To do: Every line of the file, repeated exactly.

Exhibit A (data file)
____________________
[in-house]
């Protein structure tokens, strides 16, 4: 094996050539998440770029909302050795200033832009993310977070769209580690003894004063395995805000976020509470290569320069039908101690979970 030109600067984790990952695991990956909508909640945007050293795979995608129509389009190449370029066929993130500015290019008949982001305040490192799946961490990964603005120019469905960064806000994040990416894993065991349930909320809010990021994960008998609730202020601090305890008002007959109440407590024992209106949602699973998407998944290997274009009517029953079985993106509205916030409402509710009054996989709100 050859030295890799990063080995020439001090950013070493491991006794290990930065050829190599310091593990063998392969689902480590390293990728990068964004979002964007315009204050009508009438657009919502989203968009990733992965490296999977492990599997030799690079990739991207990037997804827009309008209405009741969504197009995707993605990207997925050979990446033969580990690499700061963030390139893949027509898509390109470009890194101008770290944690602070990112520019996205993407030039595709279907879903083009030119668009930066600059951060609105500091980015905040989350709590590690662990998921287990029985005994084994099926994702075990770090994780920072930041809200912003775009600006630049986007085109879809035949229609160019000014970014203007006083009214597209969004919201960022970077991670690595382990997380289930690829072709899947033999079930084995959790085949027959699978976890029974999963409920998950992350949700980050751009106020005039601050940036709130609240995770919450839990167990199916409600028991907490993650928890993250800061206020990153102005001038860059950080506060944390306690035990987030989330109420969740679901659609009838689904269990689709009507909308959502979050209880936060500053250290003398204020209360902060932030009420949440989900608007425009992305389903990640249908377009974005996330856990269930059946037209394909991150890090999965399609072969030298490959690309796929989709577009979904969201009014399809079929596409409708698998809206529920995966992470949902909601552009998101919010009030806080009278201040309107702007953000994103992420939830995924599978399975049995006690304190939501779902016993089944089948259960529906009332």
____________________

[in-house]
């Protein structure tokens, strides 16, 4: 094996050539998440770029909302050795200033832009993310977070769209580690003894004063395995805000976020509470290569320069039908101690979970 030109600067984790990952695991990956909508909640945007050293795979995608129509389009190449370029066929993130500015290019008949982001305040490192799946961490990964603005120019469905960064806000994040990416894993065991349930909320809010990021994960008998609730202020601090305890008002007959109440407590024992209106949602699973998407998944290997274009009517029953079985993106509205916030409402509710009054996989709100 050859030295890799990063080995020439001090950013070493491991006794290990930065050829190599310091593990063998392969689902480590390293990728990068964004979002964007315009204050009508009438657009919502989203968009990733992965490296999977492990599997030799690079990739991207990037997804827009309008209405009741969504197009995707993605990207997925050979990446033969580990690499700061963030390139893949027509898509390109470009890194101008770290944690602070990112520019996205993407030039595709279907879903083009030119668009930066600059951060609105500091980015905040989350709590590690662990998921287990029985005994084994099926994702075990770090994780920072930041809200912003775009600006630049986007085109879809035949229609160019000014970014203007006083009214597209969004919201960022970077991670690595382990997380289930690829072709899947033999079930084995959790085949027959699978976890029974999963409920998950992350949700980050751009106020005039601050940036709130609240995770919450839990167990199916409600028991907490993650928890993250800061206020990153102005001038860059950080506060944390306690035990987030989330109420969740679901659609009838689904269990689709009507909308959502979050209880936060500053250290003398204020209360902060932030009420949440989900608007425009992305389903990640249908377009974005996330856990269930059946037209394909991150890090999965399609072969030298490959690309796929989709577009979904969201009014399809079929596409409708698998809206529920995966992470949902909601552009998101919010009030806080009278201040309107702007953000994103992420939830995924599978399975049995006690304190939501779902016993089944089948259960529906009332």